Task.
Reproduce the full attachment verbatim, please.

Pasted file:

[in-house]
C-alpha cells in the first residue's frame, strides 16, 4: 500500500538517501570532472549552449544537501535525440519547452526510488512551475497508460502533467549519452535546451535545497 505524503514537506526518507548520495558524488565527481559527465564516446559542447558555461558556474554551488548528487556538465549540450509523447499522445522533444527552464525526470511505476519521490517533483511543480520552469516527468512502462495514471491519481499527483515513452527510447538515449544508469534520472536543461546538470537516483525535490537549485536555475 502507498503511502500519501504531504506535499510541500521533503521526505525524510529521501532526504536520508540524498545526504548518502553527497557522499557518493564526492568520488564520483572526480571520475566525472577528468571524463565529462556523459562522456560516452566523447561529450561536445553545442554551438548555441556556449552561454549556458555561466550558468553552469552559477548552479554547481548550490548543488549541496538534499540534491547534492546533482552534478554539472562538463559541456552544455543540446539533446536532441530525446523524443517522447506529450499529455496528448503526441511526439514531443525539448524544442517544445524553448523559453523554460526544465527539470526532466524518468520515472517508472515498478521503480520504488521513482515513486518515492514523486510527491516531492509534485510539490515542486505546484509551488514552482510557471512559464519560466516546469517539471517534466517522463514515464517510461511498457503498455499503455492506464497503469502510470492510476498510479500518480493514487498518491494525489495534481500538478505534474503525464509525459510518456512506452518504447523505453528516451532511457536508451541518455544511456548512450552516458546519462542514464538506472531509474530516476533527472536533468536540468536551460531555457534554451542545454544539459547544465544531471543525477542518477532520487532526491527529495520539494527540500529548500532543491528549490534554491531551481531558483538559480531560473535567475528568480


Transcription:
[in-house]
C-alpha cells in the first residue's frame, strides 16, 4: 500500500538517501570532472549552449544537501535525440519547452526510488512551475497508460502533467549519452535546451535545497 505524503514537506526518507548520495558524488565527481559527465564516446559542447558555461558556474554551488548528487556538465549540450509523447499522445522533444527552464525526470511505476519521490517533483511543480520552469516527468512502462495514471491519481499527483515513452527510447538515449544508469534520472536543461546538470537516483525535490537549485536555475 502507498503511502500519501504531504506535499510541500521533503521526505525524510529521501532526504536520508540524498545526504548518502553527497557522499557518493564526492568520488564520483572526480571520475566525472577528468571524463565529462556523459562522456560516452566523447561529450561536445553545442554551438548555441556556449552561454549556458555561466550558468553552469552559477548552479554547481548550490548543488549541496538534499540534491547534492546533482552534478554539472562538463559541456552544455543540446539533446536532441530525446523524443517522447506529450499529455496528448503526441511526439514531443525539448524544442517544445524553448523559453523554460526544465527539470526532466524518468520515472517508472515498478521503480520504488521513482515513486518515492514523486510527491516531492509534485510539490515542486505546484509551488514552482510557471512559464519560466516546469517539471517534466517522463514515464517510461511498457503498455499503455492506464497503469502510470492510476498510479500518480493514487498518491494525489495534481500538478505534474503525464509525459510518456512506452518504447523505453528516451532511457536508451541518455544511456548512450552516458546519462542514464538506472531509474530516476533527472536533468536540468536551460531555457534554451542545454544539459547544465544531471543525477542518477532520487532526491527529495520539494527540500529548500532543491528549490534554491531551481531558483538559480531560473535567475528568480